Denver Public Schools announced this month that they were finalizing a contract with a Chicago-based search firm to head up the search for a new superintendent, meaning the search will now start more earnestly.
District officials highlighted Alma Advisory Group’s focus on “diversity, equity and inclusion,” noting the firm was led by a woman of color.
“We are committed to finding a diverse pool of highly qualified superintendent candidates,” said Carrie Olson, Board President. “The board reviewed several search firms, looking for one that aligned with our values and priorities as a board and for selecting the next superintendent of DPS.”
Responding to questions about the cost of the search, district officials said the board was approving a contract for up to $75,000 for Alma, considerably less than was spent under previous boards. In 2018, the district spent over $161,000 during the superintendent search that yielded one finalist: Susana Cordova, who is now leaving Denver for a job in Texas.
Monica Santana Rosen, CEO for Alma, when asked about their experience, said while their firm has successfully conducted searches for other school executives for similarly sized districts, they have not previously conducted a superintendent search.
In 2019, three new board members, backed by the teacher’s union and neighborhood school advocates, were elected when running to “flip the board.” The election marked a change in DPS’ leadership; the majority of the board had previously been backed by education reform organizations. Who the new board chooses as superintendent will likely signal the direction the board would like to see DPS take in the future.
The press conference announcing Alma’s role was mostly about process. When asked whether the board was seeking a superintendent with a background in education (two previous superintendents before Cordova came from the private sector with little or no education background), Olson said the board would be discussing more details on goals and ideology soon. She did add that the board heard the community’s concerns “loud and clear” recently and she expects more community feedback to reiterate that view. Olson is a former teacher.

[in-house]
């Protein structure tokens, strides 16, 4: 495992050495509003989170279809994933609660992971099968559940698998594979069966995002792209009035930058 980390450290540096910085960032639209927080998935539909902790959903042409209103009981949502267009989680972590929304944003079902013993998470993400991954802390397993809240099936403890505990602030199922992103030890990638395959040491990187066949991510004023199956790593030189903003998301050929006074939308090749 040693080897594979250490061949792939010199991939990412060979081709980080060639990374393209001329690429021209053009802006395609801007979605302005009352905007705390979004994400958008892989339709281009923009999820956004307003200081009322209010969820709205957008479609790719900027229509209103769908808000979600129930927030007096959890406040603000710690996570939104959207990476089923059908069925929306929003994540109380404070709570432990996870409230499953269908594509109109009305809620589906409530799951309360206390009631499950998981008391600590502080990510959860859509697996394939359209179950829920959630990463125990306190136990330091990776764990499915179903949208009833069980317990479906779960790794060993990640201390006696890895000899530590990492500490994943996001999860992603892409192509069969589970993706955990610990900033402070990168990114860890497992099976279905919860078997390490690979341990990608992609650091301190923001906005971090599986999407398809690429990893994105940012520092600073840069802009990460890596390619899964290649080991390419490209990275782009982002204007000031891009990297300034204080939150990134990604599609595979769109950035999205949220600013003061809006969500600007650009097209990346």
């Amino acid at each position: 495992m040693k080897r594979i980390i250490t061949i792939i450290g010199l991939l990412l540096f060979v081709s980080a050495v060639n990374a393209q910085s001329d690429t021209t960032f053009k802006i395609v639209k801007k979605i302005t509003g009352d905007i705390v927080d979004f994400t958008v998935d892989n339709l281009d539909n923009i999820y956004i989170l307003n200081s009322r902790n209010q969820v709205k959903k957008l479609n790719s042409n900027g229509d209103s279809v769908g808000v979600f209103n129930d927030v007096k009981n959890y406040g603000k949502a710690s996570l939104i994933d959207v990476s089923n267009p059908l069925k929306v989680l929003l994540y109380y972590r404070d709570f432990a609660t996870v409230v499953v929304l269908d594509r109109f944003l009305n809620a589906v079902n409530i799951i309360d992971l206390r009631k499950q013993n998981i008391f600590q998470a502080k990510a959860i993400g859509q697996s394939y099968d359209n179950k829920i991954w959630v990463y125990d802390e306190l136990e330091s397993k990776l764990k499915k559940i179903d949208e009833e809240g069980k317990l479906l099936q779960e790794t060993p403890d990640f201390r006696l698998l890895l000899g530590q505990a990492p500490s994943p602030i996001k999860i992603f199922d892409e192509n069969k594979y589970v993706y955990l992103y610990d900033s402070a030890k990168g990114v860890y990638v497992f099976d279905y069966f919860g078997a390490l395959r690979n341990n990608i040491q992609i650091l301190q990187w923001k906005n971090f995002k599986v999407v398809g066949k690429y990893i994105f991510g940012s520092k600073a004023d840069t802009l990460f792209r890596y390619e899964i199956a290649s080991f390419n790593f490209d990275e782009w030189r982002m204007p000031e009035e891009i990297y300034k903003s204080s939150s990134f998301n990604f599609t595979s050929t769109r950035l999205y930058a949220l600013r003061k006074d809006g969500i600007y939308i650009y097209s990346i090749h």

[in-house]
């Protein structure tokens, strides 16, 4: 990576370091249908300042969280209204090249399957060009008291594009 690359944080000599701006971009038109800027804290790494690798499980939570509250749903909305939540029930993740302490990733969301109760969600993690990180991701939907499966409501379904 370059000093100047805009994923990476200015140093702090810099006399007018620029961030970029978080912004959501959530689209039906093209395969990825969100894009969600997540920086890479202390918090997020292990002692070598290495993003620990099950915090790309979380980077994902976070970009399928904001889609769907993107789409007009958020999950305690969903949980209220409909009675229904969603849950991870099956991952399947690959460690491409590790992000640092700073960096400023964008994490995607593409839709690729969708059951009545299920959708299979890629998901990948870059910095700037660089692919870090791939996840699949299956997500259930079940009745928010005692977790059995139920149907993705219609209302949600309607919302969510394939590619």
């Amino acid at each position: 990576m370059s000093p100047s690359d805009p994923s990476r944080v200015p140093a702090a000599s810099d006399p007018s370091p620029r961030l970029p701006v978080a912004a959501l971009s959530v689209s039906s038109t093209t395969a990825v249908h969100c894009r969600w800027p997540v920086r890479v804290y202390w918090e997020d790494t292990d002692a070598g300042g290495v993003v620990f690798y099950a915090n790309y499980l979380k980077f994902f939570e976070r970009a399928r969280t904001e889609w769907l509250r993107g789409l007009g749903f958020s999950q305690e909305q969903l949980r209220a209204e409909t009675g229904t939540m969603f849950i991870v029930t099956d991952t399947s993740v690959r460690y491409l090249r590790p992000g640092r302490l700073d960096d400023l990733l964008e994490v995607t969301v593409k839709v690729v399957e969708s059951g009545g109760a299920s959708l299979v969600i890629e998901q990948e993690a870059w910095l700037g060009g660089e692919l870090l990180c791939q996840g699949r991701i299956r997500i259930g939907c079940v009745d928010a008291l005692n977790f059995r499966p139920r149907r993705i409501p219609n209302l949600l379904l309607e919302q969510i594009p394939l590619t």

In a followup conversation, Northwest Denver DPS Board of Education Member Brad Laurvick said he’s meeting with the firm as a group with other board members and one on one in order to address issues specific to his district “I have some very high expectations of someone who understands classrooms…who understands the nuances of working with a multilingual district.” Laurvick added that he and SW Denver board member Angela Cobián are committed to doing community outreach in both English and Spanish. Both represent districts with higher percentages of Latino families.
Education organizations are also watching the superintendent search.
“We hope that the Board works with community to find a seasoned educator that reflects the diverse student body of Denver,” said Jen Walmer, Democrats for Education Reform Colorado State Director. “We hope that the new superintendent will be focused on addressing the learning loss of Denver’s students, closing the opportunity gap, and work to build consensus among Denverites for policies that meet the urgent need for rapid and meaningful improvements to deliver the education system our students deserve.”
Tiffany Choi, President of the Denver Classroom Teachers Association, said they are “looking forward to having an active voice in the superintendent search. We are working on surveying our members about their priorities in a superintendent and will be engaging with current BOE members to share the teacher and Specialized Service Provider perspective during the process.
The district plans to hire a new superintendent in time for them to take the helm by the fall semester.
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